Disruptive brands are bold, innovative and known for their ability to identify gaps in the market left by larger organisations.
For example, when we think of marketing, we might imagine social media, pay per click, print advertising and TV. But as the disruptors find themselves offering products and services that haven’t previously existed, they are also being disruptive in their approach to marketing.
In Marketing Week’s latest set of video interviews with some of the disruptors featured in the 100 Disruptive Brands initiative, which we were so proud to be involved with, six leaders explain how they overcome the challenges of marketing to customers in uncharted territory.
If you missed any of the previous videos, you can catch them all here:
Justin Basini, co-founder and CEO of ClearScore, suggests two methods for getting a disruptive brand up to scale:
Basini chose the latter and by exposing his brand to people through the power of TV advertising, he was able to skip the initial slow stages of growth.
“We didn’t do any of the normal start-up marketing that you might expect: Facebook, PPC, Google. We went straight onto TV and the reason we could do that was we had a bunch of people around the table […] and we had raised enough money to go into the market hard.” – Justin Basini, co-founder and CEO of ClearScore
A disruptive approach to business requires a disruptive approach to marketing. It’s challenging to market something that has never been done before, but this is the situation many disruptors face once they have identified a gap in the market.
Kirsty Emery, co-founder of made-to-order knitwear company Unmade, explains the close one-to-one connection required with customers in her business prompted her to develop new ways of marketing.
“Because Unmade has quite a different product that we’re giving to customers, we have to have a slightly different approach to marketing and brand building. Because the customer is involved in every single area […] we have to be able to talk to them and show them how to go along this process.” – Kirsty Emery, co-founder of Unmade
Evolving technology brings all kinds of opportunities to disrupt a market, but we also need to consider how customers will understand and interact with it.
Andy Hobsbawm, founder and CMO of IoT smart products platform Evrythng, describes how their approach to marketing is shaped by the market itself – one that’s continually evolving as customers adapt to new technology.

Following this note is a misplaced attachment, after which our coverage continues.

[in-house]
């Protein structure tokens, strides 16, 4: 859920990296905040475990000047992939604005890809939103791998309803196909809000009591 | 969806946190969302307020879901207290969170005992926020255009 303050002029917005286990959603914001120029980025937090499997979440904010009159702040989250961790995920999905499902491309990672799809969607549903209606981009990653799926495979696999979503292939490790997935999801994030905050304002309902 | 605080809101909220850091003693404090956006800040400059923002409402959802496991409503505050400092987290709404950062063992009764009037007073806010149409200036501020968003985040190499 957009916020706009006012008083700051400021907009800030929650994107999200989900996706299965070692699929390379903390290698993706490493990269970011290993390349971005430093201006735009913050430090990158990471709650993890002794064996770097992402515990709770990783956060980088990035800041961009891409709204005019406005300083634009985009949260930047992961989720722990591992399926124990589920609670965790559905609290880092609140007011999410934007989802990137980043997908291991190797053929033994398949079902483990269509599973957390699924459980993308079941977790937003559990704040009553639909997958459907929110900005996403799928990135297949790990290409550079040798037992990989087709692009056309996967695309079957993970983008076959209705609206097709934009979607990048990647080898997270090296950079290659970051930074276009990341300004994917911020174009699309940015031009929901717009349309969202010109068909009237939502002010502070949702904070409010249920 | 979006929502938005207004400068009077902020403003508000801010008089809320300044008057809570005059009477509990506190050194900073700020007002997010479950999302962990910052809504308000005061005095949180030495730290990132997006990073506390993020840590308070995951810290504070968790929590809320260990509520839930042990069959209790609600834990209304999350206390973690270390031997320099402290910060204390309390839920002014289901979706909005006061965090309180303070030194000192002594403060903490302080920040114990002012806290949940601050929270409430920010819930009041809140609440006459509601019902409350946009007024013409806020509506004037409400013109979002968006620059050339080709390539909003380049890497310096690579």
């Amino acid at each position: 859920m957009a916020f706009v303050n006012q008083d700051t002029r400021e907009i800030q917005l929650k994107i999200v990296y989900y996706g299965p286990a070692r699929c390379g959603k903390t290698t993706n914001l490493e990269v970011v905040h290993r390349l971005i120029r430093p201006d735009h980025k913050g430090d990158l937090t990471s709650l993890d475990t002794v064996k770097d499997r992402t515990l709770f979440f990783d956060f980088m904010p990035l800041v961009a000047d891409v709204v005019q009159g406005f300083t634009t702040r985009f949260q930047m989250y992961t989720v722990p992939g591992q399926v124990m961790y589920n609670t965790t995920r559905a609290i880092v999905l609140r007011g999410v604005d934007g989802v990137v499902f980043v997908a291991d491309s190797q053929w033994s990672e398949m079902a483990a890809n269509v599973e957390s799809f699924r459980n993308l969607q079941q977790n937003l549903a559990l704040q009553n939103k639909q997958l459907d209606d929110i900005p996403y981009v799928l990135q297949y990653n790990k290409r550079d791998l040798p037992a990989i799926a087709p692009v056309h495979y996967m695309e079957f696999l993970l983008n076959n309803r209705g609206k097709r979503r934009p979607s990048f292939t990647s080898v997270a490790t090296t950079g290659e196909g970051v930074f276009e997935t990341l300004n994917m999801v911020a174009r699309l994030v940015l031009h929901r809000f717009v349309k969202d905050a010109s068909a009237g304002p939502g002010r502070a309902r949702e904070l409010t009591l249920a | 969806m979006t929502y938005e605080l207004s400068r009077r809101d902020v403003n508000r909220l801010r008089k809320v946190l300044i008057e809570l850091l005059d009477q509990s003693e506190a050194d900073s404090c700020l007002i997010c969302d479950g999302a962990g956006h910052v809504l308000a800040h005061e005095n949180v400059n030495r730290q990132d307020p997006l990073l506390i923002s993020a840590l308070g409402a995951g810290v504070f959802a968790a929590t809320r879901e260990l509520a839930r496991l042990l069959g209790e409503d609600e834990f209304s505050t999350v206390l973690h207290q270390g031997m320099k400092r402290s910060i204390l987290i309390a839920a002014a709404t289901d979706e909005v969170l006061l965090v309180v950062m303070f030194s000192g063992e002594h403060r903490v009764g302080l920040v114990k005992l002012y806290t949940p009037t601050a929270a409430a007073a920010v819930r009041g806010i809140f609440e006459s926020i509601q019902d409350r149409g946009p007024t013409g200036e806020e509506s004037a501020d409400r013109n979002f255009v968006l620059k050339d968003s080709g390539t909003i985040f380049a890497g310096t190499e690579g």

“People’s understanding of the internet of things and the possibilities of smart products and smart packaging is really changing all the time. Part of what we do is I think rooted in a lot of education.” – Andy Hobsbawm, co-founder and CMO of Evrythng
If disruptors are to stand a fighting chance against larger, more established brands, they need some powerful insights.
Stephen Rapoport, founder of online coffee merchants Pact, describes his company as ‘a speck of dust’ compared to the major coffee brands in terms of size, budget and resource. But if he invests in a particular marking channel, Stephen knows exactly what kind of revenues this will generate over the next few years. This gives him the power to tightly engineer spending.
“We can make trading decisions almost in real-time about where our next marketing pound is spent and know that we can optimise for whatever it is we need to optimise for at that moment in time, whether it’s payback, ROI, topline growth. That’s incredibly powerful.“ – Stephen Rapoport, founder of Pact
Disruptive brands exist because they have listened to what customers want. As a result they put customers at the forefront of everything they do.
Getting closer to the people who buy their products is critical to developing and maintaining loyalty. Marketing to customers who want information on their own terms, whenever they want it, is a significant challenge.
While many disruptors will have developed their own methods of marketing to fit their particular brand and audience, they are united in one objective: providing customers with a product or service they never knew they needed, but will soon learn to love.
Download a copy of the Small Business, Big Impact e-book for inspiration and advice to help you develop and grow your own idea for a disruptive business – you could be one of Marketing Week’s 100 Disruptive Brands in 2017!